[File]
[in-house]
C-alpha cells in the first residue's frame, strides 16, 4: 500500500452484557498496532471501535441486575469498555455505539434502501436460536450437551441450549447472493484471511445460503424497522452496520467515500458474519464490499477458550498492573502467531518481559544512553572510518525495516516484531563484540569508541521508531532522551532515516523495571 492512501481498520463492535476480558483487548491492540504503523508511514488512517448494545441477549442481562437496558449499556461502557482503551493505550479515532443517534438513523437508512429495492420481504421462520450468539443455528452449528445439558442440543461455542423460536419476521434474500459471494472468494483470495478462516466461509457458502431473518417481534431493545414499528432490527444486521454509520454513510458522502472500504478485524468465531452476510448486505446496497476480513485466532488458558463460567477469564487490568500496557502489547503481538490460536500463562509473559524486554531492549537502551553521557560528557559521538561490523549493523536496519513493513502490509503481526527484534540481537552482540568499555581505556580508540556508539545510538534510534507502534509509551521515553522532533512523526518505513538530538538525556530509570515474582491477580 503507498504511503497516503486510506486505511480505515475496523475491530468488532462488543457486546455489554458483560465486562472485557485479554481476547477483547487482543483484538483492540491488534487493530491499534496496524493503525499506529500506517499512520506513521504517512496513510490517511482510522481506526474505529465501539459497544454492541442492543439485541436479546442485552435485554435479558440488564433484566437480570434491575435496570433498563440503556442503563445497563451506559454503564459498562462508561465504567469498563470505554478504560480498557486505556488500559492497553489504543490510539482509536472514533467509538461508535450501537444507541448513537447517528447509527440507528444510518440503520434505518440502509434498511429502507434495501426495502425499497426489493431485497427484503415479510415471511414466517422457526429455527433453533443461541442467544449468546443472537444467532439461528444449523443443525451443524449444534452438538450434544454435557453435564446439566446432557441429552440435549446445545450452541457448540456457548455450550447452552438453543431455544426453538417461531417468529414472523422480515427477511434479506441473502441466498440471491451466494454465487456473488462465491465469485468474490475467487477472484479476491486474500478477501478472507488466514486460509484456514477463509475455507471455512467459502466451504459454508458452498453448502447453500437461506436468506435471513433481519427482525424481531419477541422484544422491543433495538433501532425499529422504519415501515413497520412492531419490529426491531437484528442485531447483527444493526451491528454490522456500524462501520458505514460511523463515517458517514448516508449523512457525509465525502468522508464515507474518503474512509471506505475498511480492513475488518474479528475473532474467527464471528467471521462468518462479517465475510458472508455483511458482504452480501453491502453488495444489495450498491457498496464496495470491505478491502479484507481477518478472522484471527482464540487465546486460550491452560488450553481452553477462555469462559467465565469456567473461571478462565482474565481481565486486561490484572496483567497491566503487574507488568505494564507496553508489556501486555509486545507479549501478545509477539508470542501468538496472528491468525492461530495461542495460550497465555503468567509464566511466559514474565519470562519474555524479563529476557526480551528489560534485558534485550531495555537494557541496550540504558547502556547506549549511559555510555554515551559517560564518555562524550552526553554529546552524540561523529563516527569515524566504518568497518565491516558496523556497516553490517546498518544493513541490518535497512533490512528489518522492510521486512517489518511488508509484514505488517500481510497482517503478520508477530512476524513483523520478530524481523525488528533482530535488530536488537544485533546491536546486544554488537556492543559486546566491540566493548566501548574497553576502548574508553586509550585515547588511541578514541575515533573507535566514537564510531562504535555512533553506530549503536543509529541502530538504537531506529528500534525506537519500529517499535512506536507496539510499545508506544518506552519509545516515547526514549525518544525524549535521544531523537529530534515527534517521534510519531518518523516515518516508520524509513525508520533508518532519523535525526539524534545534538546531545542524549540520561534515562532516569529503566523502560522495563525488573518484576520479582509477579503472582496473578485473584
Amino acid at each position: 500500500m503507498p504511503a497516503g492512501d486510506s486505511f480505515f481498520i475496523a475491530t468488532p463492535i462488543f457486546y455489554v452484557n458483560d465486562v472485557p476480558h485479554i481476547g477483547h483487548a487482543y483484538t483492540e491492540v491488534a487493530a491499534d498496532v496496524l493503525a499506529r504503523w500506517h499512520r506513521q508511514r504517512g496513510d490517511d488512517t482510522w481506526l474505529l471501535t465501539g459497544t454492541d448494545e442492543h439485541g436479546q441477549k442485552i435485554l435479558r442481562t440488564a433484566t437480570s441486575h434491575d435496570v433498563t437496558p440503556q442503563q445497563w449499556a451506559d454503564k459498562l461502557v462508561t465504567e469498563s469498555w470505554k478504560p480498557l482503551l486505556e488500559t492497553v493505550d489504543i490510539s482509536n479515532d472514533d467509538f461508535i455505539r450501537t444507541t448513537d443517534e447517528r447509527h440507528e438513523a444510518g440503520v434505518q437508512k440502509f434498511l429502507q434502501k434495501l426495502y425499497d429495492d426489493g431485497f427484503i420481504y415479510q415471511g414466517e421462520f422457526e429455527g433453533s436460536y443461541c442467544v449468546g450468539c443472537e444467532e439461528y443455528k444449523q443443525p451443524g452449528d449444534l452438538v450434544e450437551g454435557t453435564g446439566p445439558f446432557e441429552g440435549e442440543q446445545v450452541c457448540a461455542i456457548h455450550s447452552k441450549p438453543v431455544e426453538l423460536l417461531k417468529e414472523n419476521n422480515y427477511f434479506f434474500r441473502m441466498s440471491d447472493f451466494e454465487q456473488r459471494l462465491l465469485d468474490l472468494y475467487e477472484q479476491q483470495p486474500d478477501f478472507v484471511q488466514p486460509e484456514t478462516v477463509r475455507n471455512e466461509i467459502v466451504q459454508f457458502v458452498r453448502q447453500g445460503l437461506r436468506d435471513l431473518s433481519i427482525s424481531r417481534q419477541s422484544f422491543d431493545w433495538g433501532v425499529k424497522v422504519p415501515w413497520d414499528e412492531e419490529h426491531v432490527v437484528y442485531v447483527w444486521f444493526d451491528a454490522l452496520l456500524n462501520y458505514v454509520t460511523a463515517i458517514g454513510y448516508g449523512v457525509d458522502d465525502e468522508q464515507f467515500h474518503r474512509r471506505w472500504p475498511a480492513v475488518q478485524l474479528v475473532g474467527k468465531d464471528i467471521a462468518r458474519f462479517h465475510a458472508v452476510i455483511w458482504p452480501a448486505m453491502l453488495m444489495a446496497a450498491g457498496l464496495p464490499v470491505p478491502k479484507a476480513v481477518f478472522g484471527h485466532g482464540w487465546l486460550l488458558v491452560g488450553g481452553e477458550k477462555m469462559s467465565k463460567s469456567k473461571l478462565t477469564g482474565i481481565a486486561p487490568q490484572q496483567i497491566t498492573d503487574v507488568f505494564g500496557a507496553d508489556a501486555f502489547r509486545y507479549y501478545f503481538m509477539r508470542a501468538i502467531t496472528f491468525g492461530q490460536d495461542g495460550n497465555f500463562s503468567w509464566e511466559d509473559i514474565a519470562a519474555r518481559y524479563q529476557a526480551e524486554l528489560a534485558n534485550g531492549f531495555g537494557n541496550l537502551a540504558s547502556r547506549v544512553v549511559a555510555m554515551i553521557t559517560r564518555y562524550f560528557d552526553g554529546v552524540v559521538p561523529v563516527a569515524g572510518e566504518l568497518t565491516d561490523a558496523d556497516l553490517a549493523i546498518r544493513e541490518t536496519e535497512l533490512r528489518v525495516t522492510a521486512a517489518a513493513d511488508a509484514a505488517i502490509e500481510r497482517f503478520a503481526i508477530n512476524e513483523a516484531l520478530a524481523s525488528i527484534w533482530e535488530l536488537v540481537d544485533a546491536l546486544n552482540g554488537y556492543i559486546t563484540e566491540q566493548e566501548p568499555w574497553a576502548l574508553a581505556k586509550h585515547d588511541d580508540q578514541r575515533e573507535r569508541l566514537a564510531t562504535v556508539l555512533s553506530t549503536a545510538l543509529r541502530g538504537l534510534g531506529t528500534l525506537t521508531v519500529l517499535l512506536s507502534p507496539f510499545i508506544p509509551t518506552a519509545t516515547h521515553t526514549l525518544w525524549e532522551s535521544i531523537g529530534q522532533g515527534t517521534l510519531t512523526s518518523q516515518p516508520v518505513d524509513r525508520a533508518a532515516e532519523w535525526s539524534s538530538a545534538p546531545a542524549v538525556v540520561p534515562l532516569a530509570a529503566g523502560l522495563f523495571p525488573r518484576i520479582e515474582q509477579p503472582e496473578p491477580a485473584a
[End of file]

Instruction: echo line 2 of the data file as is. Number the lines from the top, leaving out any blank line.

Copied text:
C-alpha cells in the first residue's frame, strides 16, 4: 500500500452484557498496532471501535441486575469498555455505539434502501436460536450437551441450549447472493484471511445460503424497522452496520467515500458474519464490499477458550498492573502467531518481559544512553572510518525495516516484531563484540569508541521508531532522551532515516523495571 492512501481498520463492535476480558483487548491492540504503523508511514488512517448494545441477549442481562437496558449499556461502557482503551493505550479515532443517534438513523437508512429495492420481504421462520450468539443455528452449528445439558442440543461455542423460536419476521434474500459471494472468494483470495478462516466461509457458502431473518417481534431493545414499528432490527444486521454509520454513510458522502472500504478485524468465531452476510448486505446496497476480513485466532488458558463460567477469564487490568500496557502489547503481538490460536500463562509473559524486554531492549537502551553521557560528557559521538561490523549493523536496519513493513502490509503481526527484534540481537552482540568499555581505556580508540556508539545510538534510534507502534509509551521515553522532533512523526518505513538530538538525556530509570515474582491477580 503507498504511503497516503486510506486505511480505515475496523475491530468488532462488543457486546455489554458483560465486562472485557485479554481476547477483547487482543483484538483492540491488534487493530491499534496496524493503525499506529500506517499512520506513521504517512496513510490517511482510522481506526474505529465501539459497544454492541442492543439485541436479546442485552435485554435479558440488564433484566437480570434491575435496570433498563440503556442503563445497563451506559454503564459498562462508561465504567469498563470505554478504560480498557486505556488500559492497553489504543490510539482509536472514533467509538461508535450501537444507541448513537447517528447509527440507528444510518440503520434505518440502509434498511429502507434495501426495502425499497426489493431485497427484503415479510415471511414466517422457526429455527433453533443461541442467544449468546443472537444467532439461528444449523443443525451443524449444534452438538450434544454435557453435564446439566446432557441429552440435549446445545450452541457448540456457548455450550447452552438453543431455544426453538417461531417468529414472523422480515427477511434479506441473502441466498440471491451466494454465487456473488462465491465469485468474490475467487477472484479476491486474500478477501478472507488466514486460509484456514477463509475455507471455512467459502466451504459454508458452498453448502447453500437461506436468506435471513433481519427482525424481531419477541422484544422491543433495538433501532425499529422504519415501515413497520412492531419490529426491531437484528442485531447483527444493526451491528454490522456500524462501520458505514460511523463515517458517514448516508449523512457525509465525502468522508464515507474518503474512509471506505475498511480492513475488518474479528475473532474467527464471528467471521462468518462479517465475510458472508455483511458482504452480501453491502453488495444489495450498491457498496464496495470491505478491502479484507481477518478472522484471527482464540487465546486460550491452560488450553481452553477462555469462559467465565469456567473461571478462565482474565481481565486486561490484572496483567497491566503487574507488568505494564507496553508489556501486555509486545507479549501478545509477539508470542501468538496472528491468525492461530495461542495460550497465555503468567509464566511466559514474565519470562519474555524479563529476557526480551528489560534485558534485550531495555537494557541496550540504558547502556547506549549511559555510555554515551559517560564518555562524550552526553554529546552524540561523529563516527569515524566504518568497518565491516558496523556497516553490517546498518544493513541490518535497512533490512528489518522492510521486512517489518511488508509484514505488517500481510497482517503478520508477530512476524513483523520478530524481523525488528533482530535488530536488537544485533546491536546486544554488537556492543559486546566491540566493548566501548574497553576502548574508553586509550585515547588511541578514541575515533573507535566514537564510531562504535555512533553506530549503536543509529541502530538504537531506529528500534525506537519500529517499535512506536507496539510499545508506544518506552519509545516515547526514549525518544525524549535521544531523537529530534515527534517521534510519531518518523516515518516508520524509513525508520533508518532519523535525526539524534545534538546531545542524549540520561534515562532516569529503566523502560522495563525488573518484576520479582509477579503472582496473578485473584